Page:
Google says they have made progress in their leadership ranks by gender and ethnicity. Women hold 25.5 percent of the company’s current leadership positions and that number has increased from 20.8 percent over four years.
Native representation fares a bit better with 0.4 percent of the roles in leadership.
In terms of hiring and tech hiring Natives are at 0.3 percent.
Curiously, annual attrition rates (employees that leave the company) hold a similar value for the races with 90 Native American, 83 Asian, 127 Black, 115 Latinx, and 108 White.
Intersectionality or overlapping of races give Native Americans a boost with 0.8 percent representation.
Investing in tomorrow
In terms of efforts made by Google to invest in minority job placements of the future from underrepresented minority communities, Latinx communities and Historically Black Colleges will be most benefited currently.
In a section titled, “Investing in tomorrow’s talent” Google cites the following initiatives:
We’ve made huge strides in improving the diversity of early pipeline talent. This year our internship program welcomes our largest ever cohort from underrepresented backgrounds, with 49 percent of Google’s global interns identifying as Black, Latinx, and/or women.8 Yet, it’s important to continue to invest in tomorrow’s talent. So we are also deepening our relationships with Historically Black Colleges and Universities (HBCUs) in the U.S., and extending our programs to the Latinx community.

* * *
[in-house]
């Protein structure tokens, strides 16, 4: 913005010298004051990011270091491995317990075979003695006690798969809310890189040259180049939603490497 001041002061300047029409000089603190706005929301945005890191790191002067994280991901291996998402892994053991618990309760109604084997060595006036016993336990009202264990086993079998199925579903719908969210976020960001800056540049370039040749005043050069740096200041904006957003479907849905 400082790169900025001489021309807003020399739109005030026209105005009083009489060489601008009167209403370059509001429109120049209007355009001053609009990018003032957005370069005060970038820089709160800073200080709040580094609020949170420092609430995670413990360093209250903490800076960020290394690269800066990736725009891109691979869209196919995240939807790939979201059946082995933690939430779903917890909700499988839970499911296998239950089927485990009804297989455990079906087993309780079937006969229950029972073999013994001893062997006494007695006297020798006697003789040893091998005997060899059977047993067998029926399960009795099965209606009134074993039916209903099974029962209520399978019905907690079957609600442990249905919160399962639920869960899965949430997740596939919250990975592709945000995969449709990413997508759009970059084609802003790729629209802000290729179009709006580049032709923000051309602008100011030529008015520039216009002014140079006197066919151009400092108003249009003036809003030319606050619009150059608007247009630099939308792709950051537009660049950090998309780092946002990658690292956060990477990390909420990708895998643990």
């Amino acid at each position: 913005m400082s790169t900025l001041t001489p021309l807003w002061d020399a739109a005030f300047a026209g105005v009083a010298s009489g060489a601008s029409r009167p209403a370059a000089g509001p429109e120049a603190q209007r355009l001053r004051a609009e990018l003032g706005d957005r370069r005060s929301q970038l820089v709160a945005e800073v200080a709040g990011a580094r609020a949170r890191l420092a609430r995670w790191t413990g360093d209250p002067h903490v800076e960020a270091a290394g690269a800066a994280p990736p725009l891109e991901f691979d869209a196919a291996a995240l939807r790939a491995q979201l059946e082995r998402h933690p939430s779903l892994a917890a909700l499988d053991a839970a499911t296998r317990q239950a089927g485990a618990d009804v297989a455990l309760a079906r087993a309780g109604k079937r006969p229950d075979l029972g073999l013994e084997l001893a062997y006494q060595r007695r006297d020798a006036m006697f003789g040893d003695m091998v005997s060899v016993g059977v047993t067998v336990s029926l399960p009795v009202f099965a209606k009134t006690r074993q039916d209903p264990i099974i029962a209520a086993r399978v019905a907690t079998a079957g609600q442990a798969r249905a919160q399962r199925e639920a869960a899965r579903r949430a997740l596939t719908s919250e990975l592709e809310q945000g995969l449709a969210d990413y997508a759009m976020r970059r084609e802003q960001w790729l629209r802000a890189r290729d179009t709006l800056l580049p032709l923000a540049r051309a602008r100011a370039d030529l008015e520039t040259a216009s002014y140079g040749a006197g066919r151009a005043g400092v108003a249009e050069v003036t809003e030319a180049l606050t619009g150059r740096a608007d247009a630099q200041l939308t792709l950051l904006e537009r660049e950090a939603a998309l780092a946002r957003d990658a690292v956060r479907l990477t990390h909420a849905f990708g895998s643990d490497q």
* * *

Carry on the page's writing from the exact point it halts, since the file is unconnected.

In 2017, we launched Howard West, a computer science residency program that attracts top software engineering students from the Black community directly to Google. In 2018, we are extending this opportunity to more scholars and faculty to include additional HBCUs and Hispanic-serving Institutions (HSIs). Overall, in 2017, we welcomed 96 students from HBCUs to Google, up from 14 students in 2014. And, since 2014 we’ve more than tripled the number of schools where we recruit, from 75 to 225.
We also invest in future tech talent in underrepresented communities. We offer a three-week computer science course for graduating high school seniors through Google’s Computer Science Summer Institute. Our Google in Residence program sends Googlers out to college campuses across the U.S. to teach students computer science courses. This year, in line with our efforts to support the Latinx community, we’re delighted to expand our Google in Residence program to include HSIs. Over the past five years, we’ve grown this program to 10 schools. And in the fall, we’ll add three additional schools, including two HSIs. To date, we’ve engaged over 1,500 students through the Google in Residence program, and look forward to serving many more.
Tribal colleges are not listed on Google’s radar as of yet.
Brown concludes, “Google’s workforce data demonstrates that if we want a better outcome, we need to evolve our approach. That’s why from now on ownership for diversity and inclusion will be shared between Google’s leadership team, People Operations, and Googlers. It’s also why we are all committed to accelerating progress, generating equitable outcomes, and ensuring our culture is supportive for everyone. Our strategy doesn’t provide all the answers, but we believe it will help us find them.”